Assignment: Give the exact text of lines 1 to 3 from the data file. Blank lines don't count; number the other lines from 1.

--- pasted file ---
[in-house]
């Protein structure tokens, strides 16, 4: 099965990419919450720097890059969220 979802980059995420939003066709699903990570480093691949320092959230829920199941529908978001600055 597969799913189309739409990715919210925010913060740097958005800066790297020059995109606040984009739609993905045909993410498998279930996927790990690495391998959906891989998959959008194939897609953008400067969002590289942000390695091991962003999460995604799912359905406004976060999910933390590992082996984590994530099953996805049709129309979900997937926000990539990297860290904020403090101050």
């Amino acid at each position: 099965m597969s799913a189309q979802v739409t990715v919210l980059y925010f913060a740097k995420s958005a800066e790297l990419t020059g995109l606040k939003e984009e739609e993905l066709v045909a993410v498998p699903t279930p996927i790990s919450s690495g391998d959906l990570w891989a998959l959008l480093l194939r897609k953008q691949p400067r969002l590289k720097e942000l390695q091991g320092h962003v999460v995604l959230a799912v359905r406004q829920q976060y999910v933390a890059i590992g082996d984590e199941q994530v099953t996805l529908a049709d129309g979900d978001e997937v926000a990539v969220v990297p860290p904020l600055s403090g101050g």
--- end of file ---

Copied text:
[in-house]
């Protein structure tokens, strides 16, 4: 099965990419919450720097890059969220 979802980059995420939003066709699903990570480093691949320092959230829920199941529908978001600055 597969799913189309739409990715919210925010913060740097958005800066790297020059995109606040984009739609993905045909993410498998279930996927790990690495391998959906891989998959959008194939897609953008400067969002590289942000390695091991962003999460995604799912359905406004976060999910933390590992082996984590994530099953996805049709129309979900997937926000990539990297860290904020403090101050």
């Amino acid at each position: 099965m597969s799913a189309q979802v739409t990715v919210l980059y925010f913060a740097k995420s958005a800066e790297l990419t020059g995109l606040k939003e984009e739609e993905l066709v045909a993410v498998p699903t279930p996927i790990s919450s690495g391998d959906l990570w891989a998959l959008l480093l194939r897609k953008q691949p400067r969002l590289k720097e942000l390695q091991g320092h962003v999460v995604l959230a799912v359905r406004q829920q976060y999910v933390a890059i590992g082996d984590e199941q994530v099953t996805l529908a049709d129309g979900d978001e997937v926000a990539v969220v990297p860290p904020l600055s403090g101050g």